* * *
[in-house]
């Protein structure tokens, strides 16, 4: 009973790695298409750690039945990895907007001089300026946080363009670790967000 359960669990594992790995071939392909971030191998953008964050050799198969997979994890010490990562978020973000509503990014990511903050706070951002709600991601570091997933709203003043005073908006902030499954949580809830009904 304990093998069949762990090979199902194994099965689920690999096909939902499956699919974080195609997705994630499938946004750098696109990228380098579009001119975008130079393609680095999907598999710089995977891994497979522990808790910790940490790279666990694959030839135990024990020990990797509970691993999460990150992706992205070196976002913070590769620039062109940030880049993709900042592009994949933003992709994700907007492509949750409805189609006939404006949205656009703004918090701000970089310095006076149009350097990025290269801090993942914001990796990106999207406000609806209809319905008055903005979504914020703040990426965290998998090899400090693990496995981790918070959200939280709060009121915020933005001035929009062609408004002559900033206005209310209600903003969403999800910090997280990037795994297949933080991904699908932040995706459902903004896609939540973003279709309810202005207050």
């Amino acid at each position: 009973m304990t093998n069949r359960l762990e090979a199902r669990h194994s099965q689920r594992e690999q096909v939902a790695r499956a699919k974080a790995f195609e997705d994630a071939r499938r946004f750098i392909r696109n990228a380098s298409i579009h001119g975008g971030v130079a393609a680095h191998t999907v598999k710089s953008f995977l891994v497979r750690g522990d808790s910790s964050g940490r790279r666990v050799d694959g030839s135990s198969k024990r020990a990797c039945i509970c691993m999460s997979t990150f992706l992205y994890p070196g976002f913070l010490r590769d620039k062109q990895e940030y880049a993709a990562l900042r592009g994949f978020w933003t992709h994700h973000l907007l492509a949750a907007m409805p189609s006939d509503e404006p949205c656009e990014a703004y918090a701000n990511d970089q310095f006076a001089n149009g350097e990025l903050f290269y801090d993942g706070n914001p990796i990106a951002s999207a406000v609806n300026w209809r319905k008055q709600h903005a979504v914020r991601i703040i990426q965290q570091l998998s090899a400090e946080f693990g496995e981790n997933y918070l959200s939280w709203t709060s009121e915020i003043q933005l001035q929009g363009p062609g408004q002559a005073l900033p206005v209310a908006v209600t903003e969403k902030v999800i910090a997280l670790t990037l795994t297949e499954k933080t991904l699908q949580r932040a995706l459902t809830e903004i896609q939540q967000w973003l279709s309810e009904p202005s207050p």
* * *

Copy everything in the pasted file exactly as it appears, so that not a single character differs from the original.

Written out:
[in-house]
């Protein structure tokens, strides 16, 4: 009973790695298409750690039945990895907007001089300026946080363009670790967000 359960669990594992790995071939392909971030191998953008964050050799198969997979994890010490990562978020973000509503990014990511903050706070951002709600991601570091997933709203003043005073908006902030499954949580809830009904 304990093998069949762990090979199902194994099965689920690999096909939902499956699919974080195609997705994630499938946004750098696109990228380098579009001119975008130079393609680095999907598999710089995977891994497979522990808790910790940490790279666990694959030839135990024990020990990797509970691993999460990150992706992205070196976002913070590769620039062109940030880049993709900042592009994949933003992709994700907007492509949750409805189609006939404006949205656009703004918090701000970089310095006076149009350097990025290269801090993942914001990796990106999207406000609806209809319905008055903005979504914020703040990426965290998998090899400090693990496995981790918070959200939280709060009121915020933005001035929009062609408004002559900033206005209310209600903003969403999800910090997280990037795994297949933080991904699908932040995706459902903004896609939540973003279709309810202005207050």
């Amino acid at each position: 009973m304990t093998n069949r359960l762990e090979a199902r669990h194994s099965q689920r594992e690999q096909v939902a790695r499956a699919k974080a790995f195609e997705d994630a071939r499938r946004f750098i392909r696109n990228a380098s298409i579009h001119g975008g971030v130079a393609a680095h191998t999907v598999k710089s953008f995977l891994v497979r750690g522990d808790s910790s964050g940490r790279r666990v050799d694959g030839s135990s198969k024990r020990a990797c039945i509970c691993m999460s997979t990150f992706l992205y994890p070196g976002f913070l010490r590769d620039k062109q990895e940030y880049a993709a990562l900042r592009g994949f978020w933003t992709h994700h973000l907007l492509a949750a907007m409805p189609s006939d509503e404006p949205c656009e990014a703004y918090a701000n990511d970089q310095f006076a001089n149009g350097e990025l903050f290269y801090d993942g706070n914001p990796i990106a951002s999207a406000v609806n300026w209809r319905k008055q709600h903005a979504v914020r991601i703040i990426q965290q570091l998998s090899a400090e946080f693990g496995e981790n997933y918070l959200s939280w709203t709060s009121e915020i003043q933005l001035q929009g363009p062609g408004q002559a005073l900033p206005v209310a908006v209600t903003e969403k902030v999800i910090a997280l670790t990037l795994t297949e499954k933080t991904l699908q949580r932040a995706l459902t809830e903004i896609q939540q967000w973003l279709s309810e009904p202005s207050p």